The Directive introduces a wide range of new requirements on pension scheme governance and communications to members.
“Whilst the NAPF strongly supports initiatives to ensure that pension funds are well run, this new Directive simply adds further costs and administrative burdens without delivering practical benefits for members,” said chief executive Joanne Segars.
“The new Directive is not accompanied by an impact assessment, but the EC’s briefing papers estimate the one-off implementation costs of the new Directive at €22 ($30) per member – a cost of around £328m ($545m) for UK private sector schemes – with a further £7.5m per year in annual recurring costs.”
“The NAPF is deeply concerned by the lack of rigour behind the new IORP Directive proposal, particularly the absence of an approved impact assessment. EU interventions can have major ramifications for pension schemes and it is important that their effects are thoroughly considered to get it right.”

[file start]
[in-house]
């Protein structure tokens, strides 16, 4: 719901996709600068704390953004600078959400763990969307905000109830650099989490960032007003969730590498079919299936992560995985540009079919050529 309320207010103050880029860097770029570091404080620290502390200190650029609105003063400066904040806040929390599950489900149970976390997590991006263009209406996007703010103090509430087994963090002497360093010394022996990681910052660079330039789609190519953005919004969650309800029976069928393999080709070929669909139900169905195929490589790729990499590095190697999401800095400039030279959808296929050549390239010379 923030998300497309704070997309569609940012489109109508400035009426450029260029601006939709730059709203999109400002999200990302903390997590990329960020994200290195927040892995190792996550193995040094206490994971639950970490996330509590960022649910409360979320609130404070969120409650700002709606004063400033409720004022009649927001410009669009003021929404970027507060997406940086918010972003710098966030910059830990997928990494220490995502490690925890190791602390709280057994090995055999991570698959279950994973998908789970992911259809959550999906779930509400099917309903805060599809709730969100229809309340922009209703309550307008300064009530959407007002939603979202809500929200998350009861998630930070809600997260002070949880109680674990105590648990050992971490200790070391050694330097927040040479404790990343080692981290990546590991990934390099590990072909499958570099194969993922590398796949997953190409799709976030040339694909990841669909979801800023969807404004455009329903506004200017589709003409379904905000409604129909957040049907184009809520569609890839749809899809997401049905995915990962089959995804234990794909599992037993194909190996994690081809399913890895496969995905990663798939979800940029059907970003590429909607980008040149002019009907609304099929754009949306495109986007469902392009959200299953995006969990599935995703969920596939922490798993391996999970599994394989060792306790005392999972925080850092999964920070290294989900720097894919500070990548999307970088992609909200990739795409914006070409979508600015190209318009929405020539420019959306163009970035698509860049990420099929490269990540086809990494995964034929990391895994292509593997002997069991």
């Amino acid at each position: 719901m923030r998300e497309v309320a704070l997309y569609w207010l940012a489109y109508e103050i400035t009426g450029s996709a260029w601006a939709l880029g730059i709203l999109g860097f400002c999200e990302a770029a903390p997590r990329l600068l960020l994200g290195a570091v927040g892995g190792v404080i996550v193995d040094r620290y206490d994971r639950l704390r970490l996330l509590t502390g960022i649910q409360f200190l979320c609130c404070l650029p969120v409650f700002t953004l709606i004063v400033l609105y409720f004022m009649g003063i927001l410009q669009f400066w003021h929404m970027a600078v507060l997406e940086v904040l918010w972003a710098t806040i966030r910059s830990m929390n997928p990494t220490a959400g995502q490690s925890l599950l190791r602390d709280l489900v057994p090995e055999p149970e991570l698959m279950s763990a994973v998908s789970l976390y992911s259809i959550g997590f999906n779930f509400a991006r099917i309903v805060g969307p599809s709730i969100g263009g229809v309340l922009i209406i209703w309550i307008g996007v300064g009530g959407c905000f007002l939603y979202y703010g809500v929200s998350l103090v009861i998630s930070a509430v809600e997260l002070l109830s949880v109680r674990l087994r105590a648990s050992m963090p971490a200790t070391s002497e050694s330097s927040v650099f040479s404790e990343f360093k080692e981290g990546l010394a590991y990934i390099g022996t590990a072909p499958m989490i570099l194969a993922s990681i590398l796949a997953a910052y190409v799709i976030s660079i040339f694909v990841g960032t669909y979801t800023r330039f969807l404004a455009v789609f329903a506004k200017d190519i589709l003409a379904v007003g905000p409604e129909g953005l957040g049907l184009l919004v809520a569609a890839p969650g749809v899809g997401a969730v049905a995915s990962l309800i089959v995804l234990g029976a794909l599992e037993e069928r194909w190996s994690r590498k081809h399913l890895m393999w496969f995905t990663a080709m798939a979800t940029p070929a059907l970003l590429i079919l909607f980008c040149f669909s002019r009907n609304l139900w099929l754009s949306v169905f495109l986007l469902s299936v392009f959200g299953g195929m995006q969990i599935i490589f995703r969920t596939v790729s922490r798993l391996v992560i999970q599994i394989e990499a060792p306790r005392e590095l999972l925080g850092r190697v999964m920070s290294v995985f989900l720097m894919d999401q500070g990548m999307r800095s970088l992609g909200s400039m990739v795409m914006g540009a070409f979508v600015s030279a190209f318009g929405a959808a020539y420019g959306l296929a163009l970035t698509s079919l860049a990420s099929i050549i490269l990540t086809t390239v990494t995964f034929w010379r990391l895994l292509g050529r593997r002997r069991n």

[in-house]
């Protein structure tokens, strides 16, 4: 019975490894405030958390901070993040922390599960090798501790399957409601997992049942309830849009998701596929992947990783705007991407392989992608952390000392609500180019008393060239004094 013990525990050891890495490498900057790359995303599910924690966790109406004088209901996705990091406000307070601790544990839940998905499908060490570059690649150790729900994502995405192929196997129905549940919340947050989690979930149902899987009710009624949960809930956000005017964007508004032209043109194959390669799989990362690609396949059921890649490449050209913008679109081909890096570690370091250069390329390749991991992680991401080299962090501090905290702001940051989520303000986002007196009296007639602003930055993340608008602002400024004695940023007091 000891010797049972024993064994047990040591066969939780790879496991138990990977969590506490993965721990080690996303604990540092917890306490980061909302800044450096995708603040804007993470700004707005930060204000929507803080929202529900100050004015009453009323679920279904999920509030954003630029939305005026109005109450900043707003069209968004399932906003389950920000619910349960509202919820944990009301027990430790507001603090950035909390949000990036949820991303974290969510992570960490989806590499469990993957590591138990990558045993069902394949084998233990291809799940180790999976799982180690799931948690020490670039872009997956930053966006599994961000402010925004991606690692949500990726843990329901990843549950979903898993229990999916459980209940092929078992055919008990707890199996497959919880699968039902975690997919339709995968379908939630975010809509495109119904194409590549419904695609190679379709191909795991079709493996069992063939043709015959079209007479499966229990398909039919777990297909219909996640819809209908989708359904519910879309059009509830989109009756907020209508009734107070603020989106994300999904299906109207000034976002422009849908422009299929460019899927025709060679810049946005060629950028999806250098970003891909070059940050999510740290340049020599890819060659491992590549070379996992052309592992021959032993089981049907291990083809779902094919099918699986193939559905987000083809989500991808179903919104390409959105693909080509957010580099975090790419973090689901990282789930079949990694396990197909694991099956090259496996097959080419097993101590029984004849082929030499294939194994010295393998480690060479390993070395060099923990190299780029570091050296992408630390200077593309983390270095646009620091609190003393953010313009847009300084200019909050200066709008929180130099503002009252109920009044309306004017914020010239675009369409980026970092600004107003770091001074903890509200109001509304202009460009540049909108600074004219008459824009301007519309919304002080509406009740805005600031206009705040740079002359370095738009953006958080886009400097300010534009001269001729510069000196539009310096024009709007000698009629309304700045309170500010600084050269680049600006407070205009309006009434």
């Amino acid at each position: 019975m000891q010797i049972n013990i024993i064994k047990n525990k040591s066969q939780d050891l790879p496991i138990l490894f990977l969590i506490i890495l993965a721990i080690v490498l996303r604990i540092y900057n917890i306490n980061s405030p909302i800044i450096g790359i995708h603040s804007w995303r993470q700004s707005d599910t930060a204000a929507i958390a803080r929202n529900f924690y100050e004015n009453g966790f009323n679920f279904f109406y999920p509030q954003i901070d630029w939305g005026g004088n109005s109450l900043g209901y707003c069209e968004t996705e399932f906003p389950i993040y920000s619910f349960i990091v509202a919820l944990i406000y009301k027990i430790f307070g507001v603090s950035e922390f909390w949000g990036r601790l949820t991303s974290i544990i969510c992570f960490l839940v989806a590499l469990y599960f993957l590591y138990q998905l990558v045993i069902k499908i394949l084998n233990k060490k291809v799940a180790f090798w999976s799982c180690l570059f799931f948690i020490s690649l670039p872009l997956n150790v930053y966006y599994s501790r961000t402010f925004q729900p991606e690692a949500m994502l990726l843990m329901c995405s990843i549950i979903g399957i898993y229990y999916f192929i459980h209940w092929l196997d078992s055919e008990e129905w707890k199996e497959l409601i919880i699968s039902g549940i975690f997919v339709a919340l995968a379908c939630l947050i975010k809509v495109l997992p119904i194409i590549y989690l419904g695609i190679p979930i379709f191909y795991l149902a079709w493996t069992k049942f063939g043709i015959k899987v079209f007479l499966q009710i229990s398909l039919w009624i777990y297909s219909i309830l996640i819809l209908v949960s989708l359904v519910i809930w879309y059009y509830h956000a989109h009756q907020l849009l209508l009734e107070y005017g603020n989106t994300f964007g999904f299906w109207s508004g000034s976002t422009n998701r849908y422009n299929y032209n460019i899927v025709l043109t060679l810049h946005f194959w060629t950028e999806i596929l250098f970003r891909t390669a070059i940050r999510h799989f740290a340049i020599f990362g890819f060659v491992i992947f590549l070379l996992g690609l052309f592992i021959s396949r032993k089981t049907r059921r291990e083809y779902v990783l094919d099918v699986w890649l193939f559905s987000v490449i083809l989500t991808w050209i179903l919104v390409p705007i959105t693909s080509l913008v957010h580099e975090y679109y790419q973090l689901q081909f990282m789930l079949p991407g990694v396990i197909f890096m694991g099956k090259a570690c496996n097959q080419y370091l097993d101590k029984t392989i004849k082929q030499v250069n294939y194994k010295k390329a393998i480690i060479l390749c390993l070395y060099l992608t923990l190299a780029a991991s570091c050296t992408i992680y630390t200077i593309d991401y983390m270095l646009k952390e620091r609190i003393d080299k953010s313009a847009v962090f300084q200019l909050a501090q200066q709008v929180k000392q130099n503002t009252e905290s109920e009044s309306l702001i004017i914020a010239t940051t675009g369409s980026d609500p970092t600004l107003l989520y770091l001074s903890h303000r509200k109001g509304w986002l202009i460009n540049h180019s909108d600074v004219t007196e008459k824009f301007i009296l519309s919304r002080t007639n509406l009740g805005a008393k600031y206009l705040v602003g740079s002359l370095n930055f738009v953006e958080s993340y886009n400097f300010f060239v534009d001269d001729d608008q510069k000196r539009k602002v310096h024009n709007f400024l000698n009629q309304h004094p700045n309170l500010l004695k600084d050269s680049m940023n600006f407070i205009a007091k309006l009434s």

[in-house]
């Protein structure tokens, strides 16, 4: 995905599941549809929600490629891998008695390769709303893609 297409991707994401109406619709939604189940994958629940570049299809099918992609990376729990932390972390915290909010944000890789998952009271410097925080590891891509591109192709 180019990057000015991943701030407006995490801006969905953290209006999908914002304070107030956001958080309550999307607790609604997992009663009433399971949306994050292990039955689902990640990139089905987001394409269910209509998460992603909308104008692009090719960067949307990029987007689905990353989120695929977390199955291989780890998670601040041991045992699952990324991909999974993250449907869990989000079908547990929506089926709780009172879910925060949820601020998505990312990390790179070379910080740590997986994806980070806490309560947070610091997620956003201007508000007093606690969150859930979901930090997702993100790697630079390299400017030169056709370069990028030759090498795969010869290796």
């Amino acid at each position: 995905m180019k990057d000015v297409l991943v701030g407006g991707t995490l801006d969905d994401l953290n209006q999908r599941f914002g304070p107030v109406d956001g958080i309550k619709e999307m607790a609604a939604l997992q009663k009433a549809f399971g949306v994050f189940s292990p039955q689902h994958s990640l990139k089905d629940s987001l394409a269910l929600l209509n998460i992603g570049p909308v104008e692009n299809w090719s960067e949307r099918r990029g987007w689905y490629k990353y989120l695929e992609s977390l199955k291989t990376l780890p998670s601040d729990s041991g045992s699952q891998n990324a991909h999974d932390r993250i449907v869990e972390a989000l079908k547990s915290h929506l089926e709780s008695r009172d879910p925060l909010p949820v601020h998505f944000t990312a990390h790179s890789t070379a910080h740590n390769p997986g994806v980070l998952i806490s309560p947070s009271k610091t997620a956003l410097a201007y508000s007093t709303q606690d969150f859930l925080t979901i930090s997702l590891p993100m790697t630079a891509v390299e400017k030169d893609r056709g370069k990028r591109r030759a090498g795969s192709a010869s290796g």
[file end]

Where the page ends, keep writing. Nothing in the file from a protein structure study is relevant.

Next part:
The chief executive of PensionsEurope, Matti Leppala said that organisation was also concerned about costs arising from Iorp II.
“For example, the pension benefit statement, which requires IORPs to provide a pension benefit statement for individuals every 12 months and free of charge, will drastically raise costs in some member states without sometimes bringing real added value to members and beneficiaries. We therefore need an adaption of the information requirements based on the pension promise given.”
DB, DC and hybrid schemes bring different benefits, choices and risks to the members and this needs to be taken into account, Leppala added. “Unnecessary costs must be avoided. Any extra costs will be paid by the members and the beneficiaries. In general, it is important to respect diversity of occupational pensions in the EU and keep in mind that Iorp II is supposed to be based on a minimum harmonisation approach.”